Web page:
Nov 6, 2014 4:11 PM
Amazon introduces voice-recognition service
The Associated Press
NEW YORK (AP) Siri, meet Alexa.
Amazon is introducing a voice-recognition service called Amazon Echo that comes with a speaker-like wireless device just in time for the holiday shopping season.
Responding to voice commands after the "wake word" Alexa, the device offers updates on news and weather and provides hands-free voice control for Amazon services such as Prime Music. It has an accompanying app for tablets and smartphones.
Amazon has been expanding its offerings for members of its $99 annual Prime loyalty club and other Amazon shoppers. It launched a smartphone, the Fire, earlier this year, and has offered a set-top video streaming device, a streaming video service, grocery delivery, music streaming and original TV shows such as the critically acclaimed "Transparent" starring Jeffrey Tambor.
The Echo, its latest offering, is available by email request only and costs $199, or $99 for Amazon Prime members. It competes with other voice-recognition services such as Apple's Siri.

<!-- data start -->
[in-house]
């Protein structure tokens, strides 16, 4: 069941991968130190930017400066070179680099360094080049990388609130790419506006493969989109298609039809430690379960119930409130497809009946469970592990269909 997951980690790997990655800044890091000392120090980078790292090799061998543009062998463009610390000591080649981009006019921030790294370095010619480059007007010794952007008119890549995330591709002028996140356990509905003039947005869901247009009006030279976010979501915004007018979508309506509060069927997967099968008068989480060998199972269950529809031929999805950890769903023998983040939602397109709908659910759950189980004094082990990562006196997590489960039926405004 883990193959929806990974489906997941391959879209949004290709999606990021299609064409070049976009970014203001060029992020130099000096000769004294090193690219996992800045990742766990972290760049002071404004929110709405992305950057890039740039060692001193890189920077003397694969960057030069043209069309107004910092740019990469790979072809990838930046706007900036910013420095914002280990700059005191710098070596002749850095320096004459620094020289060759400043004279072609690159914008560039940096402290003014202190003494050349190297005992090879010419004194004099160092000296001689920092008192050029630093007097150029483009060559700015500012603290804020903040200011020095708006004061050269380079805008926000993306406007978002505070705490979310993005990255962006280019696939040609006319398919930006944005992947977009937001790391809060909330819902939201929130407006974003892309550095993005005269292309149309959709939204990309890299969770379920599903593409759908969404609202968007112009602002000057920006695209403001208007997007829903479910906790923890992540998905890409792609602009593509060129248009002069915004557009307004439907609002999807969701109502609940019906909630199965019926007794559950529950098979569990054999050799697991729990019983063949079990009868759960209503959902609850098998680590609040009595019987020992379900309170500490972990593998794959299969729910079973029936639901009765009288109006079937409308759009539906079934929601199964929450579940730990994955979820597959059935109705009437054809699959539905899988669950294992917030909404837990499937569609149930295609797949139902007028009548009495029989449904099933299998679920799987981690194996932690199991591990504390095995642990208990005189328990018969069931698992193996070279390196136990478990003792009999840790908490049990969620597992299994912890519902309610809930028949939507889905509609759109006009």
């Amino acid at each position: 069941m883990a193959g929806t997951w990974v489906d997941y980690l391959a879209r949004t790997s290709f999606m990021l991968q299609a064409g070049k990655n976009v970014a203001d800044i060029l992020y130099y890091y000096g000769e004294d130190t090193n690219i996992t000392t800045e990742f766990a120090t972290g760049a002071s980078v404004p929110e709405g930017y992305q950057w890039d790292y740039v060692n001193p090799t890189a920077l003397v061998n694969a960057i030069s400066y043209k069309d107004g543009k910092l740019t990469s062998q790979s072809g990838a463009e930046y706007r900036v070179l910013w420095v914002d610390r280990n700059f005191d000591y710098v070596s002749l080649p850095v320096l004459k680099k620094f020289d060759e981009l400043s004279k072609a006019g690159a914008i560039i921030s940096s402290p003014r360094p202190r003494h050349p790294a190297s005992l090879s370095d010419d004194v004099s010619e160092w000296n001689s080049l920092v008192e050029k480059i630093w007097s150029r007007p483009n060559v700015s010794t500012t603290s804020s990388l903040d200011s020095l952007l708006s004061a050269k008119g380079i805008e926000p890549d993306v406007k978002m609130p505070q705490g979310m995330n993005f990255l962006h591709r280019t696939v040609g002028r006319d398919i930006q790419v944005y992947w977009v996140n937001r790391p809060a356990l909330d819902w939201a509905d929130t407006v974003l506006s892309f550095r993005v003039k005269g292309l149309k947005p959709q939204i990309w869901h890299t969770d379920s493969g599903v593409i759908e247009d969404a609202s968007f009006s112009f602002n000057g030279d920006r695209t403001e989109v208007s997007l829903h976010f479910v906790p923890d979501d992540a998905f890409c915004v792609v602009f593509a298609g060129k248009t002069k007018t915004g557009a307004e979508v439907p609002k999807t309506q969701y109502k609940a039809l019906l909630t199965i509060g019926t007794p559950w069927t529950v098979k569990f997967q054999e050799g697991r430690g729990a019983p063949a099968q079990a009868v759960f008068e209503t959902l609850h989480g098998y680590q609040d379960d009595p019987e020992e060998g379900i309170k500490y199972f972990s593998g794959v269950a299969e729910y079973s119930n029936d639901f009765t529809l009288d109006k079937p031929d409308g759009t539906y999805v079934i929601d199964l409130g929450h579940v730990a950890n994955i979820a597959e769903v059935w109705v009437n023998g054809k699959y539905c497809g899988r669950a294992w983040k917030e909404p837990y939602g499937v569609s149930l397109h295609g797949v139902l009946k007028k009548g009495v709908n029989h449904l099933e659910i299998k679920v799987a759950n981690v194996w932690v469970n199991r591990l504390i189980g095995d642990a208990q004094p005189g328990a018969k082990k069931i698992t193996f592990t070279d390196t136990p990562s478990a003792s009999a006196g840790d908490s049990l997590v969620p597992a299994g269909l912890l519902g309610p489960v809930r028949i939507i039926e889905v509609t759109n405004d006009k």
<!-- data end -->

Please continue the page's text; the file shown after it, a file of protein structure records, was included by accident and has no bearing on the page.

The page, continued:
"Amazon is the first to put a persistent microphone interface in your home, a listening and learning service that is ready to hear your every command," said Forrester Research analyst James McQuivey. "Sure, it doubles as a connected speaker and some people will end up buying it for that, but the Echo will only achieve its real purpose when you start asking it questions, having it complete tasks for you especially shopping tasks just the way Apple hopes its users will interact with Apple Watch."
Users can't buy anything through Echo yet except for digital music from Amazon Music. The Wi-Fi only device can play music from Amazon or other music services like iTunes and Spotify. It stores information in Seattle-based Amazon.com Inc.'s in-house cloud service, Amazon Web Services.
It can also answer common questions like how to spell words, give weather reports, set alarms and timers and grab information from Wikipedia.
Amazon shares closed up 12 cents at $296.64. The stock has lost about 25 percent this year.